A time of a completely nonpartisan national health crisis should be when the country comes together, but alas the chorus of malcontents are singing the anthems of chaos.
Among the worst examples of this came from (sigh) The New York Times — which is accusing Fox News of jeopardizing national health with its COVID 19 coverage.
Just this week NYT Ginia Bellafante blamed Hannity for a man's death because of a quote he made A WEEK after the man left on a cruise to Spain where he contracted corona. (He shot back here.)
This is after — cherry-picking examples from Fox News’ opinion programs – NYT columnist Ben Smith accused the network of downplaying the seriousness of the coronavirus in their coverage, thereby putting their own viewers at risk. He later suggested that Fox encouraged employees to come to work who had been confirmed with having the virus – as some kind of nefarious plot.
Oddly, while Mr. Smith tweeted on March 22 that that “Fox failed its viewers and the broader public in ways both revealing and potentially lethal," just a few days earlier he’d tweeted that it was "a font of . . . good information from doctors."
Now it’s understandable if competing news outlets don’t like Fox. Fox devastates its competitors in the ratings and makes more money than The New York Times could dream of. But if Mr. Smith wants to use “the Paper of Record” to attack other news outlets for their COVID-coverage, there are plenty of bad actors to choose from.
Never mind that Tucker Carlson on January 29 rebuked left-wing media for their impeachment obsession at the expense of covering more substantive issues. “For starters, at this very moment, a serious viral outbreak is spreading across China, the world's biggest country,” Carlson wrote. “In just a matter of weeks, this new strain of coronavirus has generated almost as many new cases as SARS did in three full months. Remember SARS?”
Two days later, The Washington Post wrote that "Our brains make coronavirus seem scarier than it is."
On February 28, Sean Hannity warned that, "Coronavirus is dangerous. Those infected are contagious before they show symptoms. They don't know they have it. The rapid spread is concerning." This on the same day that The Post published, "I have the coronavirus. So far it isn't that bad."
The notion that the coronavirus was any different from the common flu was supported by The Post, BuzzFeed, The Daily Beast, and NBC News. But then quickly the tune became "Let’s Call It Trumpvirus" and "Is coronavirus Donald Trump's Katrina?" and "The coronavirus is Trump’s Chernobyl."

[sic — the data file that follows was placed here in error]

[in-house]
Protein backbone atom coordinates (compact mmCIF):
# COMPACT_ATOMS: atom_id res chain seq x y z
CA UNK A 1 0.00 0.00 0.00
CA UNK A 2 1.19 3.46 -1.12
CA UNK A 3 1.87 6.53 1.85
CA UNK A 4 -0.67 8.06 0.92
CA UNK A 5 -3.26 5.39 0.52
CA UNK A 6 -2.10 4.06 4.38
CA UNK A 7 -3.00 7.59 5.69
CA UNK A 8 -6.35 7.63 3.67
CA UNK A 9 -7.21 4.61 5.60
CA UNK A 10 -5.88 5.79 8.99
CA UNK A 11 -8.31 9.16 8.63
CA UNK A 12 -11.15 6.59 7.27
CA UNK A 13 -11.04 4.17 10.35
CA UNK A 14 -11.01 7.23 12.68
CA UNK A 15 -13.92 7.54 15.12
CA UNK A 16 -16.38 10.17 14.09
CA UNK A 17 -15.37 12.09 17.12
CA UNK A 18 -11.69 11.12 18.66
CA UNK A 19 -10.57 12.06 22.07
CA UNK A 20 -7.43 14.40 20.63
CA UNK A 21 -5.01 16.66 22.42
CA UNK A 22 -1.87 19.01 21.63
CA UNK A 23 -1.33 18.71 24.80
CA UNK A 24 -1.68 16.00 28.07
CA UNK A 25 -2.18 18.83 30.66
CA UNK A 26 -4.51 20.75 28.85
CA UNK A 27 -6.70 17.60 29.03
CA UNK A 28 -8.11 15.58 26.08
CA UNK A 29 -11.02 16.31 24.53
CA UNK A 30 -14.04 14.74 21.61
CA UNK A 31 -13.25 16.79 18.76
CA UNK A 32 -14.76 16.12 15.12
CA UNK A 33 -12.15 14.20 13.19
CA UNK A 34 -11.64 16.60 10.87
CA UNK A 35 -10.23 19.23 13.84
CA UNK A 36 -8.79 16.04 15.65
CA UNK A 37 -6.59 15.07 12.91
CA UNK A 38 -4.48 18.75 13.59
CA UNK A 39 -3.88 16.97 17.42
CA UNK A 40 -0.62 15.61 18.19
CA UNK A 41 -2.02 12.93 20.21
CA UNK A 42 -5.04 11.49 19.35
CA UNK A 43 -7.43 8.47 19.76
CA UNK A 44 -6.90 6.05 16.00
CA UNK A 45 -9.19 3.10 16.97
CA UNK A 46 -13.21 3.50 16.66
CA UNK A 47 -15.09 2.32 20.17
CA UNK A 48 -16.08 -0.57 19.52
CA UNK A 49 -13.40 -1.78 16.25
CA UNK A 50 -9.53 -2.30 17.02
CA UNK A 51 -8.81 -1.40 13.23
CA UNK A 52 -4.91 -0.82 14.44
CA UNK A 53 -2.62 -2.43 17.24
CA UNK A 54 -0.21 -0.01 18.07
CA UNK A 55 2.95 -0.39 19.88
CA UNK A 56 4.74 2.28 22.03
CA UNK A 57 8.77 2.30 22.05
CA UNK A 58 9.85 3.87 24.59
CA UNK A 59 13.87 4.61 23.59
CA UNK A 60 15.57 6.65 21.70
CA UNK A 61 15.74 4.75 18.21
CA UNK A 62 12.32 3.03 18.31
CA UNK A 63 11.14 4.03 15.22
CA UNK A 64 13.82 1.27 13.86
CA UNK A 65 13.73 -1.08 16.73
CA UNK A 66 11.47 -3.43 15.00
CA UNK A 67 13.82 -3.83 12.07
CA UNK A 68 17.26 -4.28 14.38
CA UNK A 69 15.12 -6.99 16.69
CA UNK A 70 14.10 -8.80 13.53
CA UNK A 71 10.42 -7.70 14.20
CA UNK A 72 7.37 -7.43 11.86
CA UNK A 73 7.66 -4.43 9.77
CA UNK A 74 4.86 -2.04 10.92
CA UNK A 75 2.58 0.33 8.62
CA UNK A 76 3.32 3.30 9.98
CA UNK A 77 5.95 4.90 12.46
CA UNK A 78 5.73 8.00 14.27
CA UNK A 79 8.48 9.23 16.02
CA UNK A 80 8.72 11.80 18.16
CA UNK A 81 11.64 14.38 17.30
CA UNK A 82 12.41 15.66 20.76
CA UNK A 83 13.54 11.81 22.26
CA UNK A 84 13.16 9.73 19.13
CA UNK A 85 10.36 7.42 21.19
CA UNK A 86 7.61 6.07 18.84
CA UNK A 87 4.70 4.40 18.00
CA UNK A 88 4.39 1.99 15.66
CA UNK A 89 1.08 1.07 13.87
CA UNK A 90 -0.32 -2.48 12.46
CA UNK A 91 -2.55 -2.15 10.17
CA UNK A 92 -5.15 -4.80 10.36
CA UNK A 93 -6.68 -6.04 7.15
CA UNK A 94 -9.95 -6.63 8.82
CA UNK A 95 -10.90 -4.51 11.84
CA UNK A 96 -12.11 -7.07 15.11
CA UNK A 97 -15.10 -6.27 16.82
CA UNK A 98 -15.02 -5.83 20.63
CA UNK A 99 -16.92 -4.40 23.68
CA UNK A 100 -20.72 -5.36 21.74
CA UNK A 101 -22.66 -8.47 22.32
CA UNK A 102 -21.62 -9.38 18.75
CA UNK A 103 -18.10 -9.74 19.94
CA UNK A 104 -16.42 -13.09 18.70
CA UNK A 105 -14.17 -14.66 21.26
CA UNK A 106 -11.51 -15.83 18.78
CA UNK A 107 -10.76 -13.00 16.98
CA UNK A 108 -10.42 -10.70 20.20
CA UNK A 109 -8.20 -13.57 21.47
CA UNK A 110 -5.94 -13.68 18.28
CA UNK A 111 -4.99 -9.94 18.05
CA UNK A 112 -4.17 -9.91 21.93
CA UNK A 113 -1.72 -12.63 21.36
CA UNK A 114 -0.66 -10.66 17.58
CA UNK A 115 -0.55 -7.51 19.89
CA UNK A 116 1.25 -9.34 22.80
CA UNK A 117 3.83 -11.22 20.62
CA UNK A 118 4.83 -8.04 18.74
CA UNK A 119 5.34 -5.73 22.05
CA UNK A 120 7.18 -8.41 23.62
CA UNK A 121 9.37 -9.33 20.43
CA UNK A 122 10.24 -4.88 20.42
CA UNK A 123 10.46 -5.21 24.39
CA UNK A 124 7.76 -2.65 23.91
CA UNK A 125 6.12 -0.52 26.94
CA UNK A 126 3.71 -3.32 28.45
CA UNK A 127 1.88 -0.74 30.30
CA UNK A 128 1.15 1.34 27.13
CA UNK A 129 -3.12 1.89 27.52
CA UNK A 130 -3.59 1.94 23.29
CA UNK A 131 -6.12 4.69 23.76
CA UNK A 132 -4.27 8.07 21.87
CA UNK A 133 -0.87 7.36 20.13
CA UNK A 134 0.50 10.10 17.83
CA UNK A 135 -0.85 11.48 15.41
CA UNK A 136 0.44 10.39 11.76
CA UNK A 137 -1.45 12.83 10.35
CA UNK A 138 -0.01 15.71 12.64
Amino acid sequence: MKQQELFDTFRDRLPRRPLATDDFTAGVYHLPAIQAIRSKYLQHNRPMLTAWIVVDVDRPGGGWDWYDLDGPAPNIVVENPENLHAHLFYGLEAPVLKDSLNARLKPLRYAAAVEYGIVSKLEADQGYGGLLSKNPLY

That last one was last yet another from the once-great Washington Post, but I’m pretty sure they put Chernobyl – the worst nuclear disaster in human history, one exclusively the fault of an incompetent, far-left government – in the headline just for search engine optimization from people watching the HBO show.
Meanwhile, the most disturbing trend from America’s left-wing new outlets is the bizarre way they’ve turned the COVID-19 crisis into an opportunity to shill for the Chinese Communist Party. Not only did "a quasi-official" Chinese outlet gains access to coronavirus press briefing to promotes Beijing, but American outlets seem happy to do it for free.
The New York Times’ Ian Johnson bemoaned that China heroically stood alone against the contagion like Gandalf on a bridge while the rest of the world dragged its collective feet. NBC News published a piece that would have to become significantly more reputable to become propaganda, "Coronavirus in China kept me under quarantine. I felt safer there than back in the US." Not to be outdone, Aaron Blake of The Washington Post literally blames Trump for the virus instead of the CCP.
It’s racist to call a virus from China a Chinese virus – even though NBC, the NYT, and CNN have all done just that – and the irrefutable academic evidence that there would be 95 percent fewer cases worldwide were it not for Beijing’s corruption and incompetence.
Proponents of the fourth estate like to insist that a robust news media is essential for a democracy to function. It is. But that’s not what we have anymore in outlets like the Times, the Post, CNN, and so on. If they want to hide behind that defense, they need to start behaving like journalists again.
Jared Whitley is a long-time politico who has worked in the U.S. Congress, White House, and defense industry. He is an award-winning writer, having won best blogger in the state from the Utah Society of Professional Journalists (2018) and best columnist from Best of the West (2016). He earned his MBA from Hult International Business School in Dubai. Read Jared Whitley's Reports — More Here.
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